Persuasive communication is primarily intended to change individuals and groups’ perspectives and give them an alternative belief. Such a speech requires the one communicating is an attentive listener and one who focuses on and understands the audience. According to Conger (2008), persuasive communication presupposes that the leader should inform the listeners by effectively addressing key areas that can help deliver the intended message. Conger (2008) notes that it is crucial to make the audience aware of the problem in question and understand its consequences on the business or individual. The listener should also understand the solution offered by fully visualizing the effects of the proposed solution, both in the short and long run, and finally know how to act to achieve the desired outcome.

Since the primary goal of persuasive communication is to effect change, the leaders should focus on following the prescribed methods. Conger (2008) noted that the speaker needs to introduce the situation to the listeners. This should be done by giving the audience a concise statement based on the leader’s perspective. It is crucial to make the audience have a more evident view of the issue and its relevance by stating how the problem affects or is likely to involve them in the future. The leader must describe the solution to the identified issue and show the targeted listeners how the proposed method can benefit them. Moreover, the targeted people should feel they are an integral part of the solution and should be shown their roles to realize the intended outcome. Presenting the audience with their action is crucial as it indirectly communicates the cost they have to bear in using the solution. The targeted audience can choose the solution or reject it based on different views derived from the communication.

Everyone in the business setup tries to persuade others to accept different beliefs. Since persuasive communication is an integral part of organizational management, it is important to consider ways to reach others to take the intended action. According to Goldstein et al. (2008), various techniques can help achieve effective business communication. Firstly, organizational leaders must understand that persuasive communication is intended for others. For example, it is crucial to focus on other people when writing or speaking about something intended to change beliefs or behaviors. Consequently, one should enable the listeners to believe they are an important part of the speakers’ visions. Goldstein, Martin, and Cialdini (2008) reveal it is crucial to use “we” rather than “I” since the plural gives the sense of collective responsibility and regard. Employees can be persuaded to behave in certain ways when they believe that the leaders’ have a good intention for their job security and wellbeing in changing the organizational culture. Similarly, targeted customers can listen more attentively if they believe that introducing a new product is likely to solve a problem better than the existing rivals.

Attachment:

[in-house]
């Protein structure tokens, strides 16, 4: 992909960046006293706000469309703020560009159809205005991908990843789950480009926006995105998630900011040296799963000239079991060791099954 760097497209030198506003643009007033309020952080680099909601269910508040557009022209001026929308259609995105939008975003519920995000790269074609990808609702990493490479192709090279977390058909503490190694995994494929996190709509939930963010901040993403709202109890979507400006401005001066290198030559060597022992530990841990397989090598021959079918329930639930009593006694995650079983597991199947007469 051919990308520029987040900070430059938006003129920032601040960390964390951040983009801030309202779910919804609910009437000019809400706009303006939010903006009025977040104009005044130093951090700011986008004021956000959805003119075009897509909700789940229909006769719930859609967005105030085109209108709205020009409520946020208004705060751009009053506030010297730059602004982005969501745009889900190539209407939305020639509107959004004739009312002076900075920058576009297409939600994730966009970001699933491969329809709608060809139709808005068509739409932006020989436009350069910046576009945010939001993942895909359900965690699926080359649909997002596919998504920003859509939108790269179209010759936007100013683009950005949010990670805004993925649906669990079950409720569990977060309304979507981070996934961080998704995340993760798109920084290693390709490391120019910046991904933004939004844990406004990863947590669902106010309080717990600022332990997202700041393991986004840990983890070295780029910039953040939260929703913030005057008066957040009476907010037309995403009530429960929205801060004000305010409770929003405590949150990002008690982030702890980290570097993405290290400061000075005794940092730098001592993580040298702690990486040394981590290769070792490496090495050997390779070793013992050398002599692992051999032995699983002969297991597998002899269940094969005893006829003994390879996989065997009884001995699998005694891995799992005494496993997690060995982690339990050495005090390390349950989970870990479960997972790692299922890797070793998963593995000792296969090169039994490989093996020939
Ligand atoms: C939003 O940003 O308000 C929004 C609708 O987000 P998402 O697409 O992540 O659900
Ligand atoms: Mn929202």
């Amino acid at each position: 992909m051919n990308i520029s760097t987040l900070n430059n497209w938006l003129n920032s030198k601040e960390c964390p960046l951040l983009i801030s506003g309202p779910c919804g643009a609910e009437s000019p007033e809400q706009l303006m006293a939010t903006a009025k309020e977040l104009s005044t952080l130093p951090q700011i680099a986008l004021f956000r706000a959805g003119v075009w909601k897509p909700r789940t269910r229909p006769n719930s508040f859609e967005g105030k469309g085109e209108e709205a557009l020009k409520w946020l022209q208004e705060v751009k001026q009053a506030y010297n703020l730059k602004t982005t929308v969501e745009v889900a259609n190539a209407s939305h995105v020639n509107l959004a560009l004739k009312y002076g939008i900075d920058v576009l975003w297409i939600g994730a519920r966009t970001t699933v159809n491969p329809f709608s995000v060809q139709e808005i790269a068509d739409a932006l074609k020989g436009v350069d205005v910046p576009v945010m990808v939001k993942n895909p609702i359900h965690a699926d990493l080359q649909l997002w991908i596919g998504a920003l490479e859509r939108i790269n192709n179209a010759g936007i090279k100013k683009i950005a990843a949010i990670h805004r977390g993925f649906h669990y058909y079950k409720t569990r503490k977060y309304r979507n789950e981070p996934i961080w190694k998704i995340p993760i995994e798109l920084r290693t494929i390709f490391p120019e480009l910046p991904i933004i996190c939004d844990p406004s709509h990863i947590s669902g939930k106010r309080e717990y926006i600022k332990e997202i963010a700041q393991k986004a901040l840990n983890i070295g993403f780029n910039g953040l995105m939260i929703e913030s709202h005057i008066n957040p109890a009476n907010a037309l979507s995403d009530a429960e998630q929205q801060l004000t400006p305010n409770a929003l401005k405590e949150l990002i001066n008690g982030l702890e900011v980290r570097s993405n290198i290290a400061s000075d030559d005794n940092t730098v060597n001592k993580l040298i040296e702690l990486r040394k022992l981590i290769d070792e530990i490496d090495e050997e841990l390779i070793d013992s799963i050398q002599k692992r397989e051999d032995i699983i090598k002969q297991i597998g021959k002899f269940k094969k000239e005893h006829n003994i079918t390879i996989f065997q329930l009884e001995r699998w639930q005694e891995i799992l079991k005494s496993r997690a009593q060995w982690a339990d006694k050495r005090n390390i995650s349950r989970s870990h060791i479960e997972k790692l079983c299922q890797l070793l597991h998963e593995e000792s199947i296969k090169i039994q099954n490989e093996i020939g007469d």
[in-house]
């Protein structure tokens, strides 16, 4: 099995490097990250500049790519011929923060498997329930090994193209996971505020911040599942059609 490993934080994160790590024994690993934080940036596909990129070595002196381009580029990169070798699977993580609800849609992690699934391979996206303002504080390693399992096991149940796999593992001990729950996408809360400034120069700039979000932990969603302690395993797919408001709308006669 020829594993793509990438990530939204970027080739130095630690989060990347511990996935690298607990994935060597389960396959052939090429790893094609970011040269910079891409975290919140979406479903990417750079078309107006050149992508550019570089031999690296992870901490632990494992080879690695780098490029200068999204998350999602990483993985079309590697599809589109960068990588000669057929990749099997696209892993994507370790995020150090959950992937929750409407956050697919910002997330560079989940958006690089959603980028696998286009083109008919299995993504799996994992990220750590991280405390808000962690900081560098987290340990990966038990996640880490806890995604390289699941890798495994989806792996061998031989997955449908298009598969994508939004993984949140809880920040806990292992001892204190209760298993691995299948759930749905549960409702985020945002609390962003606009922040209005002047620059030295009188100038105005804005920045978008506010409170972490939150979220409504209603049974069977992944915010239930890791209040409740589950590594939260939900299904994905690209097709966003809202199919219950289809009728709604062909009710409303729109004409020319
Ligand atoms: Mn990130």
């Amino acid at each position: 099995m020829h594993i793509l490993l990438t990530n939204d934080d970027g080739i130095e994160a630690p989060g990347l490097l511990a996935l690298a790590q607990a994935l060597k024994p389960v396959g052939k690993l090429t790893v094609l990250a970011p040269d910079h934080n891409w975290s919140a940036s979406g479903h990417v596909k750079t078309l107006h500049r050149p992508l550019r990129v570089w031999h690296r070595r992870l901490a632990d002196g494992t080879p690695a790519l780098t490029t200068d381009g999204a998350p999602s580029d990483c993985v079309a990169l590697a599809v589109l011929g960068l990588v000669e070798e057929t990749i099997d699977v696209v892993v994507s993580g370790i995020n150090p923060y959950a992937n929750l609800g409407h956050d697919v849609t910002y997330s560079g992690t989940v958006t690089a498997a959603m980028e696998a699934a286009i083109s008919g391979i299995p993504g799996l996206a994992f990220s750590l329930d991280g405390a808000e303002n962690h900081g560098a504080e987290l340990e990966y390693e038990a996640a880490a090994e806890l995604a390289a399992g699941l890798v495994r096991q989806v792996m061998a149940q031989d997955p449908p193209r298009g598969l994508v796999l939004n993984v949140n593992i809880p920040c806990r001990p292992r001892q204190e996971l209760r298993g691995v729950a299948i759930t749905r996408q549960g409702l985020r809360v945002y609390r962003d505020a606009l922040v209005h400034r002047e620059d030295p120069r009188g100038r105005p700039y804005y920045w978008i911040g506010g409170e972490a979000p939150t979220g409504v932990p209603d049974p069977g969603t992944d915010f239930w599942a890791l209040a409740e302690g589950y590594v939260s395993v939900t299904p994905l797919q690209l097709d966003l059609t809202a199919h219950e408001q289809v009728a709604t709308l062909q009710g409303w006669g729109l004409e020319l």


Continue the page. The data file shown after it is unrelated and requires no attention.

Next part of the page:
Focusing on the other people should be approached tactfully as the listeners do not want to believe they are persuaded into business traps. The goal is to get the audience more involved in the communication and understand the proposed solution (Hardeman, Font, and Nawijn, 2017). A speaker should try to understand the communication from the listeners’ perspective and think about how the speech can affect the audience. This helps the communicator identify with the target audience and use the best methods to persuade them to adopt the ideas intended for them. The interest should build around the receivers of the message and, where possible, make them integral in the decision-making process where possible, especially in the organizational setting (Hughes, 2016). For example, if the business is selling a product, it should focus on the benefit the buyers get instead of the income and the profit the company will make from the sales.